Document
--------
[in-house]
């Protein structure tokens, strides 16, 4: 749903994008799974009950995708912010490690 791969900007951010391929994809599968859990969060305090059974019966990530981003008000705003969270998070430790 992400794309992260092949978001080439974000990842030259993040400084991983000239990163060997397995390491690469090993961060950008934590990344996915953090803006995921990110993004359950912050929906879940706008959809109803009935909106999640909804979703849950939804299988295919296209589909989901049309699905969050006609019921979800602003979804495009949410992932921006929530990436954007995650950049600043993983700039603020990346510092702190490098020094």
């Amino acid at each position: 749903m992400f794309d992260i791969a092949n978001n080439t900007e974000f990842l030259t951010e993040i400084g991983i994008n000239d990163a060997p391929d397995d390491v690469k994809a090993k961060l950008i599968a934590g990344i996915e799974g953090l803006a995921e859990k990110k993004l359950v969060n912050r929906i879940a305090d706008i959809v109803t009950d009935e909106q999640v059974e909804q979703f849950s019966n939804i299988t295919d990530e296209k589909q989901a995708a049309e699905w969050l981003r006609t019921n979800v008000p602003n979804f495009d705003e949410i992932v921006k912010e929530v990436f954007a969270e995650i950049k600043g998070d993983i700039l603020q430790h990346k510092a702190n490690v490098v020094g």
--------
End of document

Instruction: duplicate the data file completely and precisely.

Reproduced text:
[in-house]
């Protein structure tokens, strides 16, 4: 749903994008799974009950995708912010490690 791969900007951010391929994809599968859990969060305090059974019966990530981003008000705003969270998070430790 992400794309992260092949978001080439974000990842030259993040400084991983000239990163060997397995390491690469090993961060950008934590990344996915953090803006995921990110993004359950912050929906879940706008959809109803009935909106999640909804979703849950939804299988295919296209589909989901049309699905969050006609019921979800602003979804495009949410992932921006929530990436954007995650950049600043993983700039603020990346510092702190490098020094």
């Amino acid at each position: 749903m992400f794309d992260i791969a092949n978001n080439t900007e974000f990842l030259t951010e993040i400084g991983i994008n000239d990163a060997p391929d397995d390491v690469k994809a090993k961060l950008i599968a934590g990344i996915e799974g953090l803006a995921e859990k990110k993004l359950v969060n912050r929906i879940a305090d706008i959809v109803t009950d009935e909106q999640v059974e909804q979703f849950s019966n939804i299988t295919d990530e296209k589909q989901a995708a049309e699905w969050l981003r006609t019921n979800v008000p602003n979804f495009d705003e949410i992932v921006k912010e929530v990436f954007a969270e995650i950049k600043g998070d993983i700039l603020q430790h990346k510092a702190n490690v490098v020094g």